SAN FRANCISCO (CBS SF) -- If Galileo was the so-called father of astronomy, then the ancient Babylonians were the great, great-grandfathers.
More than a thousand years before Galileo looked upward to the skies, astronomers in Babylon were using precalculus to track the movement of Jupiter.
Ancient Babylon lies in the part of the world now known as Iraq.
Researcher Mathieu Ossendrjver made the startling discovery while translating cuneiform writing on clay tablets from the ancient cities of Mesopotamia and Uruk. The University of Berlin professor published his findings in this month's issue of Science.
The tablets date from around 400 to 50 BCE and reference sophisticated calculations used to track the position of Jupiter. Babylonian astronomers computed the planet's displacement as an area in time-velocity space.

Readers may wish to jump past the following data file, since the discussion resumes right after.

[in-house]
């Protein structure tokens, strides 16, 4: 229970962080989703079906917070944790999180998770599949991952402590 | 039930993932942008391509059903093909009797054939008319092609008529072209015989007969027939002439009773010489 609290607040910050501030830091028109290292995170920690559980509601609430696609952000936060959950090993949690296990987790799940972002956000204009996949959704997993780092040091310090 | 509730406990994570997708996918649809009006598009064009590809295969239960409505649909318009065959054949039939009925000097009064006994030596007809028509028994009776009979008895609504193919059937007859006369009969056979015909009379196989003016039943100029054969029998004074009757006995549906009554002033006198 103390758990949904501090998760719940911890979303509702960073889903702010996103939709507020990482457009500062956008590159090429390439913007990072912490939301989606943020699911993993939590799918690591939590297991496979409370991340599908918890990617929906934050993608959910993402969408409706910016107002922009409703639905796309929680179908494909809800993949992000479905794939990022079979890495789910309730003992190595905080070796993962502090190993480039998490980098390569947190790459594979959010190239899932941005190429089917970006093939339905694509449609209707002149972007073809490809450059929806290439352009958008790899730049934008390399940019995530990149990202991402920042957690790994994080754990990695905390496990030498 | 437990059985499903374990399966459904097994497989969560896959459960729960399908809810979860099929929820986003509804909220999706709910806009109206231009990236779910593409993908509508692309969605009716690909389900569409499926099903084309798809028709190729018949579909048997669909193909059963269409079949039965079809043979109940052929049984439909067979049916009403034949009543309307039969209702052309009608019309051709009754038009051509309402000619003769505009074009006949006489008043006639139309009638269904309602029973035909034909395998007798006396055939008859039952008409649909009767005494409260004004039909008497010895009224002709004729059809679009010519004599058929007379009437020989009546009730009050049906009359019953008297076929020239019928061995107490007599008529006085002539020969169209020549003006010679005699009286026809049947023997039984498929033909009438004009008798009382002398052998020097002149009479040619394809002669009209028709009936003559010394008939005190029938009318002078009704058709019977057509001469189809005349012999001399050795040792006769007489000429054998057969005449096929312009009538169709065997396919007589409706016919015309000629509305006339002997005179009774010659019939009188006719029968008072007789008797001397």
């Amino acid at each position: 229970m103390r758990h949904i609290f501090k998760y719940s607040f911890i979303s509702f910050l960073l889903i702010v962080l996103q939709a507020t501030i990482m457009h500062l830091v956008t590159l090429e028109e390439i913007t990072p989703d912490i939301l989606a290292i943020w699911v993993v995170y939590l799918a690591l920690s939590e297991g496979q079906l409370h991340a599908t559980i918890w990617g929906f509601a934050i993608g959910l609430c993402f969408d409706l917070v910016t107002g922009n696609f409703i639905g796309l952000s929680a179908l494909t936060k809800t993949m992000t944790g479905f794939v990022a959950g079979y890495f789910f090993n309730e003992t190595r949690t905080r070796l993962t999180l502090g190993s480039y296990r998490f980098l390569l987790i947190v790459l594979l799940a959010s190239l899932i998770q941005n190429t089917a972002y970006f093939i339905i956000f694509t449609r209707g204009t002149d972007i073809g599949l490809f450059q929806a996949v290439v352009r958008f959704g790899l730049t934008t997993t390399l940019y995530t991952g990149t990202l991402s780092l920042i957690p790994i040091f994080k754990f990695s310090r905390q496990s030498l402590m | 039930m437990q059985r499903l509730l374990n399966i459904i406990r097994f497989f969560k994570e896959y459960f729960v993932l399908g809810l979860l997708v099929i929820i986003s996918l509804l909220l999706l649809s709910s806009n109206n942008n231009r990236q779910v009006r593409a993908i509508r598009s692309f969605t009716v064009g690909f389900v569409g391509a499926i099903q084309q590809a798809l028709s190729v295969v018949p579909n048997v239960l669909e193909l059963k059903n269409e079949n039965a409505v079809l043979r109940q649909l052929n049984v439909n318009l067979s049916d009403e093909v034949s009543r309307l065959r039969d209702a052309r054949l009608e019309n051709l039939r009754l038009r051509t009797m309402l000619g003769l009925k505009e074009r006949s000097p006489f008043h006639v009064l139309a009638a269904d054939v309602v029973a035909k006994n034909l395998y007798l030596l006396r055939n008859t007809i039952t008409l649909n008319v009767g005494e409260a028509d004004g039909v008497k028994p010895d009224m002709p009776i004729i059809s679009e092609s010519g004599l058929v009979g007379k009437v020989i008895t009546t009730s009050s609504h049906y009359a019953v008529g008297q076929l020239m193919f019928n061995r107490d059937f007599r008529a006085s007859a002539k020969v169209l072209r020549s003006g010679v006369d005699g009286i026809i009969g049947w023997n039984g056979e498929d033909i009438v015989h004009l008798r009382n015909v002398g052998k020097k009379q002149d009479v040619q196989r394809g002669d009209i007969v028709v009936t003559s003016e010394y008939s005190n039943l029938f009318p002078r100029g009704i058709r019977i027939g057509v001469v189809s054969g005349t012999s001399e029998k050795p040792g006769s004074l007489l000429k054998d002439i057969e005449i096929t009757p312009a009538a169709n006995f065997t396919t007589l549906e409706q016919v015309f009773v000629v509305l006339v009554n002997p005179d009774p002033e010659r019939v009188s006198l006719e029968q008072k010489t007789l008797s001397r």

Ossendrjver found detailed instructions and calculations carved into about 400 clay tablets. Basically, "the method relies on determining the area of a trapezium under a graph."
Historians believed heretofore the method was invented by 14th-century European astronomers.
According to Ossendrjver, the zodiac, another Babylonian concept, was also used to track the planets.
The Babylonians worshiped Jupiter, as did the Egyptians and the Greeks. They considered the giant planet a manifestation of their patron God, Marduk.
CBSSF.com writer, producer Jan Mabry is also executive producer and host of The Bronze Report. She lives in Northern California. Follow her on Twitter @janmabr.
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